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On the Edge: Breakaway States and Borderlands

Lucy Gardner

It is often helpful in international relations to imagine the world as a primary school playground: a gossip-girl style pecking order with hegemonic states like the United States acting as the playground bullies, clubs and cliques such as NATO, and worn-out teachers like the UN. 


In the corner are those that few in the class talk to. These are the breakaway states, apart from a few fairweather friends and broadly ignored, and the debate about whether this is their fault is continuous and bitter. 


Most breakaway states are geographically isolated from other parts of the country they have broken away from. Donetsk’s location on the eastern border of Ukraine makes it provincial. The physical marginalisation of borderlands makes them more easily influenced by exterior positions – a larger population of ethnic Russians live in eastern Ukraine simply because it is a shorter distance to travel to return to Russia, trade with Russian speakers, and see family. 


The distance and mentality of those ‘on the edge’ often leads to animosity toward the centre. Jokes common in Western Ukraine about the Donbas express the area's marginality. The region is often referred to as ‘Luhanda’, which suggests that the economic poverty of Luhansk is comparable to Uganda. 

The Donbas has long been a source of economic deprivation compared to the rest of Ukraine: between 2003 and 2013, for example, only 65% of the working population was economically active, and problems such as brain drain were commonplace. However, this is an issue of geography. 


Generally, the further a region is from the economic centre, the worse off it is. For example, in the UK, regions further from London, such as Durham County and Cornwall, are far more deprived than areas closer to London, such as Surrey and Buckinghamshire. 


This is also reflected internationally. The unwillingness to engage with quasi-states on any level goes beyond hesitancy to the extent that travelling to a place like Transnistria is like walking off the edge of the map. 


This distant and isolated positionality is not blameless. Extreme violence and organised crime are often home-grown issues in breakaway peripheral states. For instance, the fighting in Nagorno-Karabakh turns into civil war every few years and smuggling in South Ossetia sparked conflict in 2008, leading to Russian intervention in Georgia. However, geographical marginality creates economic neglect, which in turn leads to a higher crime rate and radicalisation.


It is a vicious cycle caused by a combination of geographical and cultural issues but is also self-inflicted.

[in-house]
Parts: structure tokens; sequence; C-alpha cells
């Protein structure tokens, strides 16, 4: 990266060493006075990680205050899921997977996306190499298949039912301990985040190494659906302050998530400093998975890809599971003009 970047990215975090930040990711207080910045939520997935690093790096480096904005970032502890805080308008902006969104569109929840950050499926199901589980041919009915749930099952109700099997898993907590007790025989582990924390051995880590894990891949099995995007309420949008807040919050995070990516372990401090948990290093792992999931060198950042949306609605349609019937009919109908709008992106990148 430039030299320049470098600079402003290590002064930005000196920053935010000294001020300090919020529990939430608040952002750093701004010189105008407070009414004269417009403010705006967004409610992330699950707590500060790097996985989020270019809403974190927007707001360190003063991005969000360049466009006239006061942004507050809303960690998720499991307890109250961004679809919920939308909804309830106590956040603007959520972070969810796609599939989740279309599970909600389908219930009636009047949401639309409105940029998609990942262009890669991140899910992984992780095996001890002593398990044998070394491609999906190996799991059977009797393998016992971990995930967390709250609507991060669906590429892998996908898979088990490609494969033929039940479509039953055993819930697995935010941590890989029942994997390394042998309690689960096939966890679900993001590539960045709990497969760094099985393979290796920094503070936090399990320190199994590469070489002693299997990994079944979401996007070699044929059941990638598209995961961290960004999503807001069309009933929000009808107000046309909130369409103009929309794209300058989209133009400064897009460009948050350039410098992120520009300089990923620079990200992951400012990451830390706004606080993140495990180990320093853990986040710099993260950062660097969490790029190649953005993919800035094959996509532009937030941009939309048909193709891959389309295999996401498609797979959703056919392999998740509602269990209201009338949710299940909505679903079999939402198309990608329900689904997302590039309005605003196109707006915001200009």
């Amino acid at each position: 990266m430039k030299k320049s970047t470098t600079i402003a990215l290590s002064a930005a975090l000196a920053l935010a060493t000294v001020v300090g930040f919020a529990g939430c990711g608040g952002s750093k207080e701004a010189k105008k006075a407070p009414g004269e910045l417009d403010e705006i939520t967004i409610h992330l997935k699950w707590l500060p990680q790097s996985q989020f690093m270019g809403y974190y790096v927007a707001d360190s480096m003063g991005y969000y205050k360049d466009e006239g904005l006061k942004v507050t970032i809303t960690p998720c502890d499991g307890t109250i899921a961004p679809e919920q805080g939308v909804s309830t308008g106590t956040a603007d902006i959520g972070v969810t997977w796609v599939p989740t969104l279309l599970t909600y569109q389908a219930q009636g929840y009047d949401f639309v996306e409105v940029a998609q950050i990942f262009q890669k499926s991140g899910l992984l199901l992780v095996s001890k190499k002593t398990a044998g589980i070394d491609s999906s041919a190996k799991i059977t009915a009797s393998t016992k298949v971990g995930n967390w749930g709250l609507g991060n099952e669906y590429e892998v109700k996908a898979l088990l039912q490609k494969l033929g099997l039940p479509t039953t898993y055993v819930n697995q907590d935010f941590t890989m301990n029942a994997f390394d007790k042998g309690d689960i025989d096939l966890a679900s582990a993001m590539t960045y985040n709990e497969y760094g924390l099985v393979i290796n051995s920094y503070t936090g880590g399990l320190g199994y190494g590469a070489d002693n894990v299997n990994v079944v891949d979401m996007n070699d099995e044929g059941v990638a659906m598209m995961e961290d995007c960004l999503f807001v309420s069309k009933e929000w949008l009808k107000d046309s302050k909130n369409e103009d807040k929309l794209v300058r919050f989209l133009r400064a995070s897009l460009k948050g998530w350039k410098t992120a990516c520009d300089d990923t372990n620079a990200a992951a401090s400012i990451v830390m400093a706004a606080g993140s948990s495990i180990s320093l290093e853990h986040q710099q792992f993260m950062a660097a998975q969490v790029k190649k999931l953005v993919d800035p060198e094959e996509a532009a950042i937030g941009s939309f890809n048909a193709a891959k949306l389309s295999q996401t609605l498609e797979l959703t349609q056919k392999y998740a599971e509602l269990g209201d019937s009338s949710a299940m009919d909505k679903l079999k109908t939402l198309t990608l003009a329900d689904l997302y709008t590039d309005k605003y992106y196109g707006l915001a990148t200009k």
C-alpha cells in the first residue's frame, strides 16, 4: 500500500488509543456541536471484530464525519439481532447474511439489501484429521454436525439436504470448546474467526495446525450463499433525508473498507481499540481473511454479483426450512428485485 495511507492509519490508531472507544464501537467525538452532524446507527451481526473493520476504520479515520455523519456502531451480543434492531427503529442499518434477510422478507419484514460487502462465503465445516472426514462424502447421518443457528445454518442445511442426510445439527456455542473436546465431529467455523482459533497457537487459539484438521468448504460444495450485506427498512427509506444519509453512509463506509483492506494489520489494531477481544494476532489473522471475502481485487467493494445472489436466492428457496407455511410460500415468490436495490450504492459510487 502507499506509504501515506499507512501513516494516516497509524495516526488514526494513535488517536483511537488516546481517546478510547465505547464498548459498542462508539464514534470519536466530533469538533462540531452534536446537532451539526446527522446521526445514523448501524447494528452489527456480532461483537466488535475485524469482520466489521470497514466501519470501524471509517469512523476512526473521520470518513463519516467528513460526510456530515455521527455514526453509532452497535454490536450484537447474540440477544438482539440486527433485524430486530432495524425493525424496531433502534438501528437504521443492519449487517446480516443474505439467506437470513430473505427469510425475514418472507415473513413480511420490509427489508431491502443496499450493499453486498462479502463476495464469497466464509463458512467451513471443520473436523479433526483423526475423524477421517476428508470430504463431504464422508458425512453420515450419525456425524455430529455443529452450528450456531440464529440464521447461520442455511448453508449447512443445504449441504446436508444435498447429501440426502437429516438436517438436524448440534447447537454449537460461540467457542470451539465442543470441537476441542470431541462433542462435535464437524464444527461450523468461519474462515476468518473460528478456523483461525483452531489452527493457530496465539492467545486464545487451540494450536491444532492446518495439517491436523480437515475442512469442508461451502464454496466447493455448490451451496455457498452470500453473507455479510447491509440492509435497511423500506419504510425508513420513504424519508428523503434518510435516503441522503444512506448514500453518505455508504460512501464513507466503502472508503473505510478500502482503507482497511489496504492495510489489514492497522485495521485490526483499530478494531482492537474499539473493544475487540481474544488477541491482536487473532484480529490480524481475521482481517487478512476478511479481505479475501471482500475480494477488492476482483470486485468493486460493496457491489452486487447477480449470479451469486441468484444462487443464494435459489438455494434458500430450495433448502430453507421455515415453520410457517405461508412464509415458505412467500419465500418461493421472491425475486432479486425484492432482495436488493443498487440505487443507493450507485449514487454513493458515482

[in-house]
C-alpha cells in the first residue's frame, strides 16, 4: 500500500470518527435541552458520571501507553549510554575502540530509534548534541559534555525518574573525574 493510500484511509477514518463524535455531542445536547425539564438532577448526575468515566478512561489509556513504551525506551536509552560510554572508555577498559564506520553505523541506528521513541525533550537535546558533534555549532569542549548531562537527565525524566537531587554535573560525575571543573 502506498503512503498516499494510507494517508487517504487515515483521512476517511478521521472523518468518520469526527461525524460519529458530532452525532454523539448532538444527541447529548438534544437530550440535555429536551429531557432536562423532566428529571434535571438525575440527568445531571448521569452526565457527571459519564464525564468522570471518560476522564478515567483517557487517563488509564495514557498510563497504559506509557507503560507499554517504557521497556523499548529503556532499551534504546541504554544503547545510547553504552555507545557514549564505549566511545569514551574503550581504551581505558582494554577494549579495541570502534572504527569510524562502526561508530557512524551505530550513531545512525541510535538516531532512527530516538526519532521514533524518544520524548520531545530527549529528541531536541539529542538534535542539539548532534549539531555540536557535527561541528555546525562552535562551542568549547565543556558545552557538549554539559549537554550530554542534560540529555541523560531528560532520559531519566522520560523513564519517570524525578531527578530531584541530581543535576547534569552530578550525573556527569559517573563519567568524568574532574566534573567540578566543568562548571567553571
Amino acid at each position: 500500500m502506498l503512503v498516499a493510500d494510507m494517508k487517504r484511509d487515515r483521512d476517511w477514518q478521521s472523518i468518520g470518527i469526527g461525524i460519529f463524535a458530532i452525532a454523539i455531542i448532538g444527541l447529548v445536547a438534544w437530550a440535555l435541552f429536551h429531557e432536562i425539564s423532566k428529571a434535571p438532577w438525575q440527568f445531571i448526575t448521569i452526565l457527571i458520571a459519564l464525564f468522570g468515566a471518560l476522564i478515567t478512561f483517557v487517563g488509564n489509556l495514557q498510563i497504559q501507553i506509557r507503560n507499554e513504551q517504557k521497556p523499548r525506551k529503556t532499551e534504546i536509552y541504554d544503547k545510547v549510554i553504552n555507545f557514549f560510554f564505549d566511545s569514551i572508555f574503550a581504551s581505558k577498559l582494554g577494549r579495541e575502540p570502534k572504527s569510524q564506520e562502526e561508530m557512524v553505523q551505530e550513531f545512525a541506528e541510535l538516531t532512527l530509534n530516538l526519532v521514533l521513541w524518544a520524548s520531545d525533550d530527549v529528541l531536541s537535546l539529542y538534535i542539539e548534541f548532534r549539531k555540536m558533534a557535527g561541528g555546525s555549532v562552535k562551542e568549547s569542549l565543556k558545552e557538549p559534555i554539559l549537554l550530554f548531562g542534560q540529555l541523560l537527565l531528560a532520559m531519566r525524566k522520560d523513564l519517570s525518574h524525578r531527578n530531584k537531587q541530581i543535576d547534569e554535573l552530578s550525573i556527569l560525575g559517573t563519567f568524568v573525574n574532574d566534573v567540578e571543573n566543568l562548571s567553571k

Quasi-states - and the breakaway mentality - are similar everywhere. Donetsk, Luhansk, Transnistria, Abkhazia and South Ossetia are all borderlands and have issues with political and ideological extremism.


Aside from asking for fairytale solutions, what can be done to aid these breakaway states? As with many international and domestic issues, the unfortunate answer is nothing. 


No condemnation or sanction will change a widespread racist view in Abkhazia about ethnic Georgians. Nor will it convince Luhansk or Donetsk to move away from their affiliations to Putin. For many, the breakaway mentality is a way of life that manifests itself violently and is often attractive when economic conditions are poor and ethnic tensions are high. 


Creating and imagining an enemy group is a powerful way for politicians, media and often ordinary civilians to convince themselves as blameless and to simplify a complex problem. It is a phenomenon that is not unique to states with breakaway regions but is nevertheless prominent in those areas. Again, geography and the fear of marginalisation play a considerable role here. 


In a school playground, there will always be outsiders and squabbles, which often carry no more repercussions for the belligerents involved than a telling-off by a worn-out teacher. International politics, sadly, is not much different. The UN will often wag its finger when civil conflict erupts and the international community starts to take sides, but it’s down to the hegemons involved whose gang wins. 

The solution, therefore, is that there is yet to be an immediate solution. Instead, many states worldwide that like to take sides, in both the Global North and Global South, should adopt a stop-and-think policy. 


Geographic isolation and the breakaway mentality are just part of a broader problem in international politics. Governments making policy decisions often look at the map and forget the people. The ordinary civilian is far too often overlooked in constructivist discussions of friends and enemies: materialist and realist debates about capability and reliability. 


Image: Abkhaz World

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